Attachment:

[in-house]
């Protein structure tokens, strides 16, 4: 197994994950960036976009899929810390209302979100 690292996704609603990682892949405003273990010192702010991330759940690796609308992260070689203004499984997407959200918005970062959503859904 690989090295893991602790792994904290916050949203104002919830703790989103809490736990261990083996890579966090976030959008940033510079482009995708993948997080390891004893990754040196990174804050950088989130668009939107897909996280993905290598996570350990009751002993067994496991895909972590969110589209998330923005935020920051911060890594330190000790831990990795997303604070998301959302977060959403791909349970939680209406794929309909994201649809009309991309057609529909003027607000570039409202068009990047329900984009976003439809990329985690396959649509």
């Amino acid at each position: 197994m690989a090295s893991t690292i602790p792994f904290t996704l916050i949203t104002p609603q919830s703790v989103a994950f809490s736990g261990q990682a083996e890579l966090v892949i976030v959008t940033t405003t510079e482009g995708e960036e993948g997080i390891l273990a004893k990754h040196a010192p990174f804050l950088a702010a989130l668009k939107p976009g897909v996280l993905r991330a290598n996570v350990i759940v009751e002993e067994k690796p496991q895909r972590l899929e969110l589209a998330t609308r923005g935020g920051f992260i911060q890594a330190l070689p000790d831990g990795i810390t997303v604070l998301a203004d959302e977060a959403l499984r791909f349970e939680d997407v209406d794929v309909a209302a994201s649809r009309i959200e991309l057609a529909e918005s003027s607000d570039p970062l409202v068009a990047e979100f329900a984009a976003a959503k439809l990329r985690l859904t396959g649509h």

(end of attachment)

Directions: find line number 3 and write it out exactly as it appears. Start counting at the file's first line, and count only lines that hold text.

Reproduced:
């Amino acid at each position: 197994m690989a090295s893991t690292i602790p792994f904290t996704l916050i949203t104002p609603q919830s703790v989103a994950f809490s736990g261990q990682a083996e890579l966090v892949i976030v959008t940033t405003t510079e482009g995708e960036e993948g997080i390891l273990a004893k990754h040196a010192p990174f804050l950088a702010a989130l668009k939107p976009g897909v996280l993905r991330a290598n996570v350990i759940v009751e002993e067994k690796p496991q895909r972590l899929e969110l589209a998330t609308r923005g935020g920051f992260i911060q890594a330190l070689p000790d831990g990795i810390t997303v604070l998301a203004d959302e977060a959403l499984r791909f349970e939680d997407v209406d794929v309909a209302a994201s649809r009309i959200e991309l057609a529909e918005s003027s607000d570039p970062l409202v068009a990047e979100f329900a984009a976003a959503k439809l990329r985690l859904t396959g649509h």